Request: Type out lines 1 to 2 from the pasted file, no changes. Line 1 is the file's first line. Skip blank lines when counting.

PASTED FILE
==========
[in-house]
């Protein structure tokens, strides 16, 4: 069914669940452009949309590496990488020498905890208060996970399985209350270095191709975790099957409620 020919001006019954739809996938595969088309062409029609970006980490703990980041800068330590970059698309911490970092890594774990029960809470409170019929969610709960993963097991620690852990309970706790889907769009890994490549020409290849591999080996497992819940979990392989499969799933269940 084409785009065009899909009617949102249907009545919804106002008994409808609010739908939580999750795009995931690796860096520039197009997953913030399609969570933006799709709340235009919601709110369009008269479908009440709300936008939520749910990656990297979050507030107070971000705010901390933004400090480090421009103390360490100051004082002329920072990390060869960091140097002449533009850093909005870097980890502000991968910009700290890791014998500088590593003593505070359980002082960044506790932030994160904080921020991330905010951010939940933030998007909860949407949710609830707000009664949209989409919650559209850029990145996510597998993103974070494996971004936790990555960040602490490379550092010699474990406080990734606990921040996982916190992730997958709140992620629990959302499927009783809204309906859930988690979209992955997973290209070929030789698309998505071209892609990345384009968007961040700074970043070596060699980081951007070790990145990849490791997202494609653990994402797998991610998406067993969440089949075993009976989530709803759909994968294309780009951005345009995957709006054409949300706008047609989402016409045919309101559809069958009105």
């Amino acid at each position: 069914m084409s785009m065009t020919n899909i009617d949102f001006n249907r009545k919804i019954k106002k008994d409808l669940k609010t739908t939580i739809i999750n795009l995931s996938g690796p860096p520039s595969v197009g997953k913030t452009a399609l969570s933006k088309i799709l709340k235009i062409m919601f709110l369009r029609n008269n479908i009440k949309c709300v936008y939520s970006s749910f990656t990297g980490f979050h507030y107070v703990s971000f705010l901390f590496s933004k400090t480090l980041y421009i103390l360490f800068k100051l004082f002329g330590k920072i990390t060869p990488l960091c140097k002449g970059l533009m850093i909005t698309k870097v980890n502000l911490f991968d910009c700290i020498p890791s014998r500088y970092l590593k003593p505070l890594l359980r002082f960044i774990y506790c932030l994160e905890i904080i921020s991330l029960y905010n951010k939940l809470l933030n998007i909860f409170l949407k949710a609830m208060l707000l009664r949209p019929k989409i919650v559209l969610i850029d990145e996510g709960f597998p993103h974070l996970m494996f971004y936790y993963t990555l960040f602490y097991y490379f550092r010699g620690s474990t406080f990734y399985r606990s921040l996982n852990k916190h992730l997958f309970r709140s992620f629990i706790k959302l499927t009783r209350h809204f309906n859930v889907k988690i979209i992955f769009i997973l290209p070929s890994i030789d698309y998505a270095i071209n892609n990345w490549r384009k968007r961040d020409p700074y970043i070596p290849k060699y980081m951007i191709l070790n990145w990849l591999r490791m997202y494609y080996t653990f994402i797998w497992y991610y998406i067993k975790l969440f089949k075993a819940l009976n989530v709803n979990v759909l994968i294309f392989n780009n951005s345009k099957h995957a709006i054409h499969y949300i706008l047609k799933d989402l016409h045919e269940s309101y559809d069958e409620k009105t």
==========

[in-house]
């Protein structure tokens, strides 16, 4: 069914669940452009949309590496990488020498905890208060996970399985209350270095191709975790099957409620 020919001006019954739809996938595969088309062409029609970006980490703990980041800068330590970059698309911490970092890594774990029960809470409170019929969610709960993963097991620690852990309970706790889907769009890994490549020409290849591999080996497992819940979990392989499969799933269940 084409785009065009899909009617949102249907009545919804106002008994409808609010739908939580999750795009995931690796860096520039197009997953913030399609969570933006799709709340235009919601709110369009008269479908009440709300936008939520749910990656990297979050507030107070971000705010901390933004400090480090421009103390360490100051004082002329920072990390060869960091140097002449533009850093909005870097980890502000991968910009700290890791014998500088590593003593505070359980002082960044506790932030994160904080921020991330905010951010939940933030998007909860949407949710609830707000009664949209989409919650559209850029990145996510597998993103974070494996971004936790990555960040602490490379550092010699474990406080990734606990921040996982916190992730997958709140992620629990959302499927009783809204309906859930988690979209992955997973290209070929030789698309998505071209892609990345384009968007961040700074970043070596060699980081951007070790990145990849490791997202494609653990994402797998991610998406067993969440089949075993009976989530709803759909994968294309780009951005345009995957709006054409949300706008047609989402016409045919309101559809069958009105």